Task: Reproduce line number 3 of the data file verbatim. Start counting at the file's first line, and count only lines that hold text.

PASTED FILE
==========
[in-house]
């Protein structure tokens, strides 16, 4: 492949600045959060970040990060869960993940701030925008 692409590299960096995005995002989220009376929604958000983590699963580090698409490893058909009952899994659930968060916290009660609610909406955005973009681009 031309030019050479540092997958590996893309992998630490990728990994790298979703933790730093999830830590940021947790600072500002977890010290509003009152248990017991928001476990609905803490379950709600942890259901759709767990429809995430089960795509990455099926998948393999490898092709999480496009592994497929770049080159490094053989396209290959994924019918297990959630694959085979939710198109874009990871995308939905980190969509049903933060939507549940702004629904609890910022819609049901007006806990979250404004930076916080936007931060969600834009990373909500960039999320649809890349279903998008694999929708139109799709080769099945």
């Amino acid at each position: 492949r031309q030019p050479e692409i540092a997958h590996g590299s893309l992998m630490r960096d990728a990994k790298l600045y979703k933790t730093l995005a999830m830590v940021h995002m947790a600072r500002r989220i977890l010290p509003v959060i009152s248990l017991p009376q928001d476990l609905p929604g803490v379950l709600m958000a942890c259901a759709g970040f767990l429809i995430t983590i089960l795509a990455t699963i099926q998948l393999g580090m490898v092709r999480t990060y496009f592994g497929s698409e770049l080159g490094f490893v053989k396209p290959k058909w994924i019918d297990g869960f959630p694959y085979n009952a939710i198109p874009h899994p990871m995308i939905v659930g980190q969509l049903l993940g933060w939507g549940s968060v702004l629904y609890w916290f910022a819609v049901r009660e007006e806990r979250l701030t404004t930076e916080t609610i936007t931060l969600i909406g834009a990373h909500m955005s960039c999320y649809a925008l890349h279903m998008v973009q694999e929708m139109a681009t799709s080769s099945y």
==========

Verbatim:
């Amino acid at each position: 492949r031309q030019p050479e692409i540092a997958h590996g590299s893309l992998m630490r960096d990728a990994k790298l600045y979703k933790t730093l995005a999830m830590v940021h995002m947790a600072r500002r989220i977890l010290p509003v959060i009152s248990l017991p009376q928001d476990l609905p929604g803490v379950l709600m958000a942890c259901a759709g970040f767990l429809i995430t983590i089960l795509a990455t699963i099926q998948l393999g580090m490898v092709r999480t990060y496009f592994g497929s698409e770049l080159g490094f490893v053989k396209p290959k058909w994924i019918d297990g869960f959630p694959y085979n009952a939710i198109p874009h899994p990871m995308i939905v659930g980190q969509l049903l993940g933060w939507g549940s968060v702004l629904y609890w916290f910022a819609v049901r009660e007006e806990r979250l701030t404004t930076e916080t609610i936007t931060l969600i909406g834009a990373h909500m955005s960039c999320y649809a925008l890349h279903m998008v973009q694999e929708m139109a681009t799709s080769s099945y």